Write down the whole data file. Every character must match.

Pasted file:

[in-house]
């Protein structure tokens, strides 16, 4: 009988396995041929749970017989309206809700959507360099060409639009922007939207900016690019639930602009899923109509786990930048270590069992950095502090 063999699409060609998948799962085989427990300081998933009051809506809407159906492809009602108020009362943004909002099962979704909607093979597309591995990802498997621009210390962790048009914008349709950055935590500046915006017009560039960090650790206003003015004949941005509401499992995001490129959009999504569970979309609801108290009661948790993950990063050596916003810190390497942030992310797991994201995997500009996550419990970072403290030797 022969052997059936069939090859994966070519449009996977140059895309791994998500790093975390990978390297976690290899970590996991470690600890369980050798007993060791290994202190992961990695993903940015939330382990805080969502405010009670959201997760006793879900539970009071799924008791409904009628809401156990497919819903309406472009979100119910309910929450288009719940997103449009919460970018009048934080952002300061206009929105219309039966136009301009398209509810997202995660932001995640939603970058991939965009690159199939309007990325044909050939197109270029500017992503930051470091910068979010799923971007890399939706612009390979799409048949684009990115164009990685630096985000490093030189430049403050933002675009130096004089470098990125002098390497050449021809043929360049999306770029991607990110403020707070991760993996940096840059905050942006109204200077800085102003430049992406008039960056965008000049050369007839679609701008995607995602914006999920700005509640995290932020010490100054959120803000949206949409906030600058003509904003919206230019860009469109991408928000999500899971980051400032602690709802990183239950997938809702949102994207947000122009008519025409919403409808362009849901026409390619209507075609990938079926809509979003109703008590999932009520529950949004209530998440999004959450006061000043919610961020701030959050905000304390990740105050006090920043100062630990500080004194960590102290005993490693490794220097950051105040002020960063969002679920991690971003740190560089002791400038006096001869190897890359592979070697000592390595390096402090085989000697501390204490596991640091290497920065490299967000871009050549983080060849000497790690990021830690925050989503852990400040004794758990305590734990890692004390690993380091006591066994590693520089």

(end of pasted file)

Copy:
[in-house]
């Protein structure tokens, strides 16, 4: 009988396995041929749970017989309206809700959507360099060409639009922007939207900016690019639930602009899923109509786990930048270590069992950095502090 063999699409060609998948799962085989427990300081998933009051809506809407159906492809009602108020009362943004909002099962979704909607093979597309591995990802498997621009210390962790048009914008349709950055935590500046915006017009560039960090650790206003003015004949941005509401499992995001490129959009999504569970979309609801108290009661948790993950990063050596916003810190390497942030992310797991994201995997500009996550419990970072403290030797 022969052997059936069939090859994966070519449009996977140059895309791994998500790093975390990978390297976690290899970590996991470690600890369980050798007993060791290994202190992961990695993903940015939330382990805080969502405010009670959201997760006793879900539970009071799924008791409904009628809401156990497919819903309406472009979100119910309910929450288009719940997103449009919460970018009048934080952002300061206009929105219309039966136009301009398209509810997202995660932001995640939603970058991939965009690159199939309007990325044909050939197109270029500017992503930051470091910068979010799923971007890399939706612009390979799409048949684009990115164009990685630096985000490093030189430049403050933002675009130096004089470098990125002098390497050449021809043929360049999306770029991607990110403020707070991760993996940096840059905050942006109204200077800085102003430049992406008039960056965008000049050369007839679609701008995607995602914006999920700005509640995290932020010490100054959120803000949206949409906030600058003509904003919206230019860009469109991408928000999500899971980051400032602690709802990183239950997938809702949102994207947000122009008519025409919403409808362009849901026409390619209507075609990938079926809509979003109703008590999932009520529950949004209530998440999004959450006061000043919610961020701030959050905000304390990740105050006090920043100062630990500080004194960590102290005993490693490794220097950051105040002020960063969002679920991690971003740190560089002791400038006096001869190897890359592979070697000592390595390096402090085989000697501390204490596991640091290497920065490299967000871009050549983080060849000497790690990021830690925050989503852990400040004794758990305590734990890692004390690993380091006591066994590693520089």